I’m not particularly arguing for the return of the missing bit of the Lord’s Prayer. I can add it on anyway, whether or not Jesus did – because I’m pretty sure he’d have had no problem with its sentiment. The content is totally scriptural anyway.
As the world apparently goes mad, isn’t it wonderful to know that the kingdom belongs to God. That ultimately he has all the power; that he can do anything; that he can take terrible situations and bring something good out of them; that he is totally faithful and worthy of the trust we put in him. And that, whatever happens, we can still give the glory to him.
You may not like the results of the American election; you may be rejoicing. You may be very, very fearful as to where this world is heading. It’s time to take your attention firmly away from where the media wants it to focus, and fix your eyes on a glorious, all-powerful king who needs no election, and who will reign for all eternity. God is still on the throne, no matter what.
And what about the election? Now, more than ever, it’s time to stop moaning and criticising, which achieves absolutely nothing, and time to pray, pray, pray without ceasing, for the rulers of this world, whoever they are. They really, really need it. For God’s is the kingdom. And the power. And the glory. Now and for ever. For ever. Amen – so be it!
I have three wonderful (now grown-up) kids, that I am so proud of. I am amazed at their achievements, and even more amazed that my husband and I managed to turn out three such spectacular human specimens! However, I do know, sadly, that no-one in our family (me very much included) has ever achieved perfection. Come to think of it, we did a lot of teaching about how to be good; I don’t remember one single lesson teaching, or being taught, how to be naughty – we’ve all managed that bit all by ourselves!
Don’t you fancy living a life where you always make right choices, always say the right things, even always think the purest thoughts? That would be a life free from temptation, wouldn’t it? There again, without the temptation, wouldn’t it just be life as a machine that is programmed to follow a particular pathway? Making right choices when there is no temptation isn’t really a choice. But making right choices when there is temptation to do wrong – well that would be complete freedom. But the only person to achieve it perfectly is Jesus himself.
So what was Jesus meaning when he taught us to pray, “And lead us not into temptation, but deliver us from the evil one.” (Matthew 6:13)? Temptation is pressure to do wrong, and the truth is, all of us will fail if the pressure is strong enough. And ‘the evil one’ is always happy to oblige in that department.
Jesus must have looked around at his audience, knowing that many, if not all of them would suffer, even die for their faith. They undoubtedly were going to face a time of testing, trial, temptation. What he was teaching them, was the ‘the evil one’ only has the power we permit him to have. Focusing on him leads to failure. They needed instead, to keep their eyes firmly fixed on Heavenly Father, who knows precisely how much pressure we can take.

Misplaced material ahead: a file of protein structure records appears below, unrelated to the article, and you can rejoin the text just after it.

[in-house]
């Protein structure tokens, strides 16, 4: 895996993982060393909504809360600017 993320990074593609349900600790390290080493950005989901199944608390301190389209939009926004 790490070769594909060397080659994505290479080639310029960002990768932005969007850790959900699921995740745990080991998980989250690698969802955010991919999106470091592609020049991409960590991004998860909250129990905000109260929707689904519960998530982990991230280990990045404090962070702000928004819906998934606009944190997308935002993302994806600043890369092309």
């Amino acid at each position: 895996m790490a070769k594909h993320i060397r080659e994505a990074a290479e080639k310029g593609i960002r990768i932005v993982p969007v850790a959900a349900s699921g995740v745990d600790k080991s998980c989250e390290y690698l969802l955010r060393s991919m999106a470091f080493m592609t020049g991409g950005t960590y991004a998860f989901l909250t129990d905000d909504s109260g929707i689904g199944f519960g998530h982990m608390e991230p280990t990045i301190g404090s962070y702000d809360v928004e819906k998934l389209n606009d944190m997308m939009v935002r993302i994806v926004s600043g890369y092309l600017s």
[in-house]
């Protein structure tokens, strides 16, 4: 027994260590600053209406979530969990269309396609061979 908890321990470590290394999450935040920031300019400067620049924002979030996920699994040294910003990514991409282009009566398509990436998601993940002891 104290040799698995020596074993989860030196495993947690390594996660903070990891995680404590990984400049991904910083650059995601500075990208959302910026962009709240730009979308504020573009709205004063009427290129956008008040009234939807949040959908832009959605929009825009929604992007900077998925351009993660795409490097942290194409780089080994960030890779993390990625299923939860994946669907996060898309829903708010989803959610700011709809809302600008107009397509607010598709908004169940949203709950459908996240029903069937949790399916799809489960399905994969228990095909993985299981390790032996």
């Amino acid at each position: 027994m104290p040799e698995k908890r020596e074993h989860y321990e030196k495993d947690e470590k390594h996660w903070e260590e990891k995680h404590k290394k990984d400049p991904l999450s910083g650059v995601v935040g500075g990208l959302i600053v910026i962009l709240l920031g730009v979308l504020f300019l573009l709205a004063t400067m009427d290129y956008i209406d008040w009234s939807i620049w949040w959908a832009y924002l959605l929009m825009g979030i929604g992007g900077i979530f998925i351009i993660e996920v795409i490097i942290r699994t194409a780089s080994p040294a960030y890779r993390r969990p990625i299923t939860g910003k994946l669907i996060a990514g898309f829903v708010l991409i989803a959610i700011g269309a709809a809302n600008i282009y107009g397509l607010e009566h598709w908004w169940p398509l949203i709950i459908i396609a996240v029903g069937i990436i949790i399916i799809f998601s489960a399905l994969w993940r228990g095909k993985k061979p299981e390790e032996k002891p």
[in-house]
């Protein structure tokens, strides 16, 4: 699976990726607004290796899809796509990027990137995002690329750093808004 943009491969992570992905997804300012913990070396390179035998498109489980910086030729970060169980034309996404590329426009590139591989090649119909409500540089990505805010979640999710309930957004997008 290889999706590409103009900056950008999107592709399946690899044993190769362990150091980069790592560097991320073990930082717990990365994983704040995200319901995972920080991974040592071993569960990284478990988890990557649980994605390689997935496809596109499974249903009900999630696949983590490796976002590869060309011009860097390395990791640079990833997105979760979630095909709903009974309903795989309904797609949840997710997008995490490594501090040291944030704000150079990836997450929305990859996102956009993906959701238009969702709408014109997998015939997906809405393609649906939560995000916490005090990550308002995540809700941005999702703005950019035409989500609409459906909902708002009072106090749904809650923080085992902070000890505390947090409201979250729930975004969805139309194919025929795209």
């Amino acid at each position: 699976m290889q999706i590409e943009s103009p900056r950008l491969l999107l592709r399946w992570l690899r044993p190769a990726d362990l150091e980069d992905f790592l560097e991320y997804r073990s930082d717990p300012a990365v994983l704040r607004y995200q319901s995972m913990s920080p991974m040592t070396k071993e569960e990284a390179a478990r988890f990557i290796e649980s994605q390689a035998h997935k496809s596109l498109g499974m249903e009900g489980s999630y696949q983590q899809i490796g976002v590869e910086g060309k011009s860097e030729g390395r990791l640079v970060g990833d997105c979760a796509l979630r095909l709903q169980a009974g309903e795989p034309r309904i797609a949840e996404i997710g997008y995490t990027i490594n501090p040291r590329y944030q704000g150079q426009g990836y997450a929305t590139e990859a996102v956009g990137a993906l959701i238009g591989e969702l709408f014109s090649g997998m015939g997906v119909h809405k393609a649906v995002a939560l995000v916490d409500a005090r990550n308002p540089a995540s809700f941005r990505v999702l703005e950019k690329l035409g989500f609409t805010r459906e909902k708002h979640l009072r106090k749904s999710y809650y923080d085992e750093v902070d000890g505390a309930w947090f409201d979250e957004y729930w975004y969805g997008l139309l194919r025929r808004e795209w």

“No temptation has overtaken you except what is common to mankind. And God is faithful;he will not let you be tempted beyond what you can bear. But when you are tempted, he will also provide a way out so that you can endure it.” (1 Corinthians 10:13)
Some temptation gives us the opportunity to grow stronger in faith. Too much would crush us. God knows what we need. Fix your eyes on him. That’s how to disempower ‘the evil one’.
What do you need? More money? A better job? A bigger house? Sleep? Peace? Health? More time? A better life? One thing most of us in the west don’t need, is more food. In the days of Jesus, when a lot of folk lived at subsistence level, it made sense to pray, “Give us today our daily bread.” (Matthew 6:11) Even today, in the UK, there are some for whom this is a very real prayer need.
But when I can slip round to the supermarket and choose from heaving shelves, why do I need to ask God for it? And what about all those other things I really could do with? Take sleep for example. As a carer, I have to get up, sometimes several times in the night, and a proper night’s sleep is a real treat. I am very grateful for our Personal Assistant who gives me that once a week; but that didn’t stop me moaning about it to God the other morning, through bleary eyes. You know what he said to me? “Offer it up to me as a sacrifice.” That stopped me in my tracks, I can tell you.
Philippians 4:19 promises, “ And my God will meet all your needs according to the riches of his glory in Christ Jesus.“ And let me tell you, he is very, very rich. He can give us EVERYTHING we need. I need one good night a week, and he gives me that. I’d like a whole lot more sleep. He could give me that too, but he asks me to sacrifice it. Why? I’ve no idea. But I do trust him. Whether I moan, or whether I offer it gladly, I still feel tired. But offering sleep up as a sacrifice gives it meaning, value and dignity; moaning achieves nothing. And although Jesus taught his disciples to pray for bread, they still felt called to fast sometimes.